|Title||Social media, mediation and the Arab revolutions|
This article discusses the socio-political implications of user-generated applications and platforms through the prism of the Arab revolutions. Popular postmodern conceptualisations such as (post-nation state) network societies, (post-class) immaterial economies and (horizontal) political resistance through multitudes requires rigorous reassessment in the aftermath of the events in the MENA. Although the revolutions have led to a resurgence of debates about the power of new media, such arguments (or rather assertions) are echoes of earlier suggestions related to peculiar fetishisations of ICT in general and social media in particular. The point of my critique is not to deny the social and political usefulness of new media but to examine the pros and cons of the internet. I tackle the juxtaposition of the internet and political activism through the Marxist concept Mediation and investigate how the social, political and cultural realms of capitalism (superstructure) are both conditioned by and react upon the political-economic base. This helps us to understand structural factors such as ICT ownership (political-economic decision making of social media); while deconstructing the effect of cultural hegemony disseminated through mass media. It also overcomes an unfortunate weakness of some “academic Marxism” (an overwhelming focus on theory) by anchoring the theoretical arguments in an anthropological approach.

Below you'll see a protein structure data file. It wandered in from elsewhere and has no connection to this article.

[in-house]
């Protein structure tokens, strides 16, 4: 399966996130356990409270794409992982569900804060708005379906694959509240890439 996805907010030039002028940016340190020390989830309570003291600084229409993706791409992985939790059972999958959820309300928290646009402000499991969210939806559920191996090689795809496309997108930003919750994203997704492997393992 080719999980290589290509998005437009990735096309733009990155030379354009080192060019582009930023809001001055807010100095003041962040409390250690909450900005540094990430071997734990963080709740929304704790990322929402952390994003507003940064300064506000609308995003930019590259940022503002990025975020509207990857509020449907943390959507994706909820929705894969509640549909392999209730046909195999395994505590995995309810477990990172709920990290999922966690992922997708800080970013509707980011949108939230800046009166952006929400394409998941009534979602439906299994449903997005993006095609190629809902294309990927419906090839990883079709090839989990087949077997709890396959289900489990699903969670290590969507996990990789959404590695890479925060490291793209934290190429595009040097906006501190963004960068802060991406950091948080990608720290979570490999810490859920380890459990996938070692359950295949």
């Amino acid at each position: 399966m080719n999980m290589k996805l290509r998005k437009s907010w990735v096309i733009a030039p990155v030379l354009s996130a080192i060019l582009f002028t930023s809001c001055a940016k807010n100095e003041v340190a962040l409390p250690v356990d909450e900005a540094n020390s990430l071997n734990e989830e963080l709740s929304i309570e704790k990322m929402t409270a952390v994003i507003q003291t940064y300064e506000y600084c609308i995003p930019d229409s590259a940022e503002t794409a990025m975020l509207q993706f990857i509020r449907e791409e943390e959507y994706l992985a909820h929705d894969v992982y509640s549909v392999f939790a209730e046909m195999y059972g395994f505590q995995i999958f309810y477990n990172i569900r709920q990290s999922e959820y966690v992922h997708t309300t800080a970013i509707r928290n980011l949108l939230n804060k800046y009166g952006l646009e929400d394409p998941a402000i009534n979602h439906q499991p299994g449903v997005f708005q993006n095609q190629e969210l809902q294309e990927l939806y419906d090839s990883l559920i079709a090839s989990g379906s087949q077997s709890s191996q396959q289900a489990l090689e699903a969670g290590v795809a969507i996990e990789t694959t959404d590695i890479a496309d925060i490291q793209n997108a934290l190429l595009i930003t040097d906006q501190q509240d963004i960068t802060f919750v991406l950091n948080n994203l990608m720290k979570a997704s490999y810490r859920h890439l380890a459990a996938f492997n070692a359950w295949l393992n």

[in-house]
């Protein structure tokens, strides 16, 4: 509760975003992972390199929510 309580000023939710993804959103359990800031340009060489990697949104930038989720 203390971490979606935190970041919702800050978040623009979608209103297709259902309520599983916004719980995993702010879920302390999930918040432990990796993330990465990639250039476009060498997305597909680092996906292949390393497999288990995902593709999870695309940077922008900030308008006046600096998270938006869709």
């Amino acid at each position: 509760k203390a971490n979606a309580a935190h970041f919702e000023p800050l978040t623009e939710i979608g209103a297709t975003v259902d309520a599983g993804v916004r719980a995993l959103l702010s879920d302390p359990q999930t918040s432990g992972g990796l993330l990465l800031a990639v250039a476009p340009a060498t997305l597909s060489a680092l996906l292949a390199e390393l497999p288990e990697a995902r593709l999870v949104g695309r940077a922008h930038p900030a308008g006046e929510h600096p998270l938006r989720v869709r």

|Journal||tripleC: Communication, Capitalism & Critique. Open Access Journal for a Global Sustainable Information Society|
|Journal citation||10 (2), pp. 518-536|
|Web address (URL)||http://www.triple-c.at/index.php/tripleC/article/view/416|